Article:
Collaborative Writing No. 1
Author: Ra’anaa Brown
Editor(s): Koby Rogers Hall, Karina Roman, Nicholas Raffoul
I am excited and honoured to be compiling the initial thoughts of Dr. Alice Ming Wai Jim’s Afrofuturism-BLM Research Assistants. Before I get into synthesizing any accomplishments, take aways or exciting aspects to date, on behalf of our team I’d first like to recognize that Concordia University is located in Tiohtiá:ke, later colonized as Montreal. This land on which we learn, work and live is the unceded territory of the Kanien’kehá:ka Nation. While the nature of this work centralizes the lived experience and work of Black individuals, we need to first acknowledge the importance of Black and Indigenous solidarity. In the well spoken words of Black Lives Matter Canada:
As a Black artist, activist and scholar I am delighted to have the opportunity to centralize an area of my research on Afrofuturism and Black Lives Matter within a Canadian context. Although I was born and raised in Brampton, ON, I’ve spent most of my adult life in N’Swakamok (colonized as Sudbury) where I completed both my undergraduate and master’s degrees in architecture. Upon the completion of my racialized thesis, amidst the 2020 resurgence of the BLM movement, I became involved locally and helped co-found my local chapter of which I am now the President/Chair. I have since moved to Tiohtiá:ke to pursue my Doctorate of Philosophy in Art History, focusing on my passion for the intersection of Black art and activism.
As a group of BIPOC individuals and white allies, it is necessary for our research to recognize on whose land we are situated. Indigenous-futurisms and Afrofuturism are practices completely of their own, and yet they also make way for one another. They exist in a beautiful symbiosis and encourage one another to flourish and take on wholly new forms. As uninvited guests on Turtle Island we respect the connections with the past, present and future(s) in our ongoing relationships with Indigenous, POC and other marginalized populations in our community.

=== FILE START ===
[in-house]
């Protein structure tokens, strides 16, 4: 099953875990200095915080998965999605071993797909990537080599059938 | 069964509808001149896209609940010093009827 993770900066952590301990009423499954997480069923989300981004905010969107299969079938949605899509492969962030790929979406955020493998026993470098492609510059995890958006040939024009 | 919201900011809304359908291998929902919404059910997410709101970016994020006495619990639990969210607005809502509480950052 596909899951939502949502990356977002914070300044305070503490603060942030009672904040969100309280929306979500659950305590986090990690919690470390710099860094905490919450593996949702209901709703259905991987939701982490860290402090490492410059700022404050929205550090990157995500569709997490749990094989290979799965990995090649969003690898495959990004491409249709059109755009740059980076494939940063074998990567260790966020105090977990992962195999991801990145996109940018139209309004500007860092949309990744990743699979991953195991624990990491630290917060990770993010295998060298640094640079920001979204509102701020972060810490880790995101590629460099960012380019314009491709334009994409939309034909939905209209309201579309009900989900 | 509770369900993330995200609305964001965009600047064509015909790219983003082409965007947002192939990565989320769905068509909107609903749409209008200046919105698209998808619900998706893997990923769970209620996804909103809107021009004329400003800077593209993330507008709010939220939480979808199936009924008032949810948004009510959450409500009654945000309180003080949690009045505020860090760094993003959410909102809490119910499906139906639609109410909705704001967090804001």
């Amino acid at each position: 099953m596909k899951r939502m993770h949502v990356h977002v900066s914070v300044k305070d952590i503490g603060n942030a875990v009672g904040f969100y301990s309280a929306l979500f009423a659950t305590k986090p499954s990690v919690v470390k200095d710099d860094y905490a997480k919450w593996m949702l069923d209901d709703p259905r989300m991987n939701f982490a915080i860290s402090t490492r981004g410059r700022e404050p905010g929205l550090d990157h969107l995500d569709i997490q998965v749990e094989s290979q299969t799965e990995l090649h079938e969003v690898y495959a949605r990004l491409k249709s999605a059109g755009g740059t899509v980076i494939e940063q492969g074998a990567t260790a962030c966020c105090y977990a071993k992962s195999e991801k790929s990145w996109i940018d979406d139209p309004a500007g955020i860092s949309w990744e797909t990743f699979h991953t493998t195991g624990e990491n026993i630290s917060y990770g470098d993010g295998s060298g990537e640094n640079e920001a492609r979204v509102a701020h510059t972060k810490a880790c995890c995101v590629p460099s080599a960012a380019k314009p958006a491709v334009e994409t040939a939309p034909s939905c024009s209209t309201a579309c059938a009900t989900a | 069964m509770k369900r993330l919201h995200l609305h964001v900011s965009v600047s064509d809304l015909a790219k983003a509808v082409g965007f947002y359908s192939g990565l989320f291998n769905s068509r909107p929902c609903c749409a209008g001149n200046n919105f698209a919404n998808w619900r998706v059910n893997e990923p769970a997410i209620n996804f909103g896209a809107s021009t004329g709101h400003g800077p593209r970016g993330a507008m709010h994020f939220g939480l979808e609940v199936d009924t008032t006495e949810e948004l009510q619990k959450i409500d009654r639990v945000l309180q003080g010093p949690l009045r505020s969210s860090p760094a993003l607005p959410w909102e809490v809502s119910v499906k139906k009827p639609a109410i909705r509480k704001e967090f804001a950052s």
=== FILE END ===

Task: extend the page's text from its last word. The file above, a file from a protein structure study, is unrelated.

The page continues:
This week marks the second week of our newfound Afrofuturism-BLM research group under the supervision of Dr. Jim. While we have great intentions and big plans for this group, we are by no means the first (and intend to not be the last) at Concordia University to centralize research around Black communities. In fact, our work is building off of Dr. Jim’s Afrofuturisms Research Collective (ARC), co-founded by herself, Ojo Agi, Anastasia Erickson, Olivia McGilchrist and Ashley Raghubir. To their powerhouse team we say thank you and we look forward to future collaborations and knowledge sharing opportunities.
Throughout the past 14 days, give or take, we have embarked on an exciting journey towards becoming Afrofuturists. While a lot of the work thus far has consisted of administrative tasks, we know that the best has yet to come. Not only do we have the opportunity to expand our understanding of the subject matter, but our research truly has the potential to increase academic scholarship and awareness of Black Lives Matter and Afrofuturism within a Canadian context.
Although the academic context of this project is incredibly compelling, let’s switch gears and talk about the social and other exciting prospects participating in this research project has to offer. Dr. Jim is incredibly well connected and knows the Montreal arts scene quite well. As research assistants we have the inside scoop on exciting art shows, gallery exhibitions and who knows what else. Just this past weekend at Dr.Jim's request I attended the opening of Af-flux: Biennale Transnationale Noire. Located at Art Mûr gallery, this incredible series of physical exhibitions, conferences and performances is ongoing and opened to the community until December 11, 2021. It was at this opening that I also had the opportunity to connect with previous ARC member, Ojo Agi. The conversation we had was quite fruitful and I felt very fortunate to have made this connection.
In the weeks to come we will continue to gather background knowledge from the Montreal art scene, attend relevant training sessions and hone our research abilities. Through this exciting endeavour we will dive head first into the world of Afrofuturism and Black Lives Matter in Canada. Every day we will continue to expand our minds, build connections and take one step closer to uncovering the artistic implications of this unique and fruitful research opportunity.
Ra’anaa Brown, PhD Candidate, M.Arch